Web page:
Definitions

Battleship_(game)

Battleship (game)

The game Battleship is a guessing game played by two people. Although popularized in the United States as a commercial board game, first published in 1931 by the Starex Novelty Company of New York under the name of "Salvo", it is known throughout the world as a pencil and paper game and predates World War I in this form. It was published by Milton Bradley Company in 1943 as the pad-and-pencil game "Broadsides, the Game of Naval Strategy".

Description

The game is played on four square grids, two for each player. The grids are typically square – usually 10 × 10 – and the individual squares in the grid are identified by letter and number. On one grid the player arranges ships and records the shots by the opponent. On the other grid, the player records own shots.

Before play begins, each player arranges a number of ships secretly on the grid for that player. Each ship occupies a number of consecutive squares on the grid, arranged either horizontally or vertically. The number of squares for each ship is determined by the type of the ship. The ships cannot overlap (i.e., at most one ship can occupy any given square in the grid). The types and numbers of ships allowed are the same for each player. These may vary depending on the rules.

There are two typical complement of ships, as given in the Milton Bradley version of the rules:

Type of ship Size
aircraft carrier
5
battleship
4
destroyer
3
submarine
3
patrol boat
2

 

Type of ship Size
aircraft carrier
5
battleship
4
cruiser
3
submarine
3
destroyer
2

After the ships have been positioned, the game proceeds in a series of rounds. In each round, each player has a turn. During a turn, the player announces a list of target squares in the opponents' grid which are to be shot at. If a ship occupies one of the squares, then it takes a hit. When all of the squares of a ship have been hit, the ship is sunk. After the target list has been given, the opponent then announces which of his ships have been hit. If at the end of a round all of one player's ships have been sunk, the game ends and the other player wins.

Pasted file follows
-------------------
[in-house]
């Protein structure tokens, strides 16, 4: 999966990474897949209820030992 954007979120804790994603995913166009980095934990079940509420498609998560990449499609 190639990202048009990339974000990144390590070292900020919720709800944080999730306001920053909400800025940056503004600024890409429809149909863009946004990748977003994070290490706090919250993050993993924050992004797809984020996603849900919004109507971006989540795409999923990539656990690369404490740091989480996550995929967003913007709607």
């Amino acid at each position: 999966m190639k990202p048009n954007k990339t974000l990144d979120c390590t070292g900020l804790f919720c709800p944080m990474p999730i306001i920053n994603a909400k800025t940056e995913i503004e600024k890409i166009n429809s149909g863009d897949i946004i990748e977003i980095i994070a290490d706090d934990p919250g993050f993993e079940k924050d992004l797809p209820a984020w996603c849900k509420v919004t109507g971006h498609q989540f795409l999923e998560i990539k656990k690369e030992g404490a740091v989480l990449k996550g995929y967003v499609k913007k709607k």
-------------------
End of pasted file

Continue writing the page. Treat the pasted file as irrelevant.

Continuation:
The number of target squares that a player may shoot at in a given turn is determined by the condition of the players' own ships at the beginning of the round. Each player has many shots as he or she has vessels afloat in each turn. Thus each time a player's ship is entirely destroyed, that player has one fewer shot on all subsequent turns.

Variations

  • In The Dillinger Days, historian John Toland writes that prisoners in solitary confinement in the Indiana State Penitentiary played a version of Battleship during the 1920s, marking squares on their cell floors and calling out attacks from cell to cell. "For years the more obtuse guards wondered what was being plotted when they heard men calling: 'B-7.' 'Miss.' 'C-8.' 'Destroyer sunk!'
  • Lap is a version devised by Lech Pijanowski for Sid Sackson's A Gamut of Games (1969). In this game each player secretly divides an 8x8 grid cells, into four sectors of exactly 16 contiguous squares. Each players in turn gathers clues by asking their opponent how many cells in a particular 2x2 square belong to each sector. The first player who correctly deduces the opponent's setup wins the game.

Commercial variants

Electronic Battleship Advanced Mission is an advanced version published by Milton Bradley.

Various Battleship variants for home video game consoles have been produced, including Battleship for the Nintendo Entertainment System (with a port to the Sega Game Gear), Battleship for the Nintendo Game Boy (different from the NES version),Super Battleship for the Super Nintendo and Sega Genesis, Batleship for the Game Boy Color, Battleship for the CDI, Battleship for the Amiga, Atari ST, Commodore 64, ZX Spectrum, Risk / Battleship / Clue, for the Game Boy Advance , Battleship / Connect Four / Sorry! / Trouble for the Nintendo DS, Monopoly / Boggle / Yahtzee / Battleship for the Nintendo DS, Battleship has also been released on mobile phones, there also have been multiple versions of Battleship released on the PC, Battleship: Surface Thunder for the PC, TotalBattleship for the PC, Battleship was also part of Hasbro Family Game Night for the Playstation 2 and Wii. These alter the rules, including the size of the grid (8 x 12 in the NES version, 8 x 8 in the Game Boy version), size of ships (it is common to feature a submarine that takes up only a single square) and special shot missiles for each ship (for example, in the NES version the cruiser has a 5-shot missile which strikes 5 squares in an X pattern on the grid in one turn. Submarine-tracking sonar and aerial reconnaissance to spot ships are also features). RNASoft created Naval Attack based upon Battleship for Toshiba SPANworks which was also used as a technology demo for Toshiba SPANworks' ImmediaNet SDK for WiFi based devices like laptop, PDAs, Windows Mobile and users could play across the platform.

See also

References

External links

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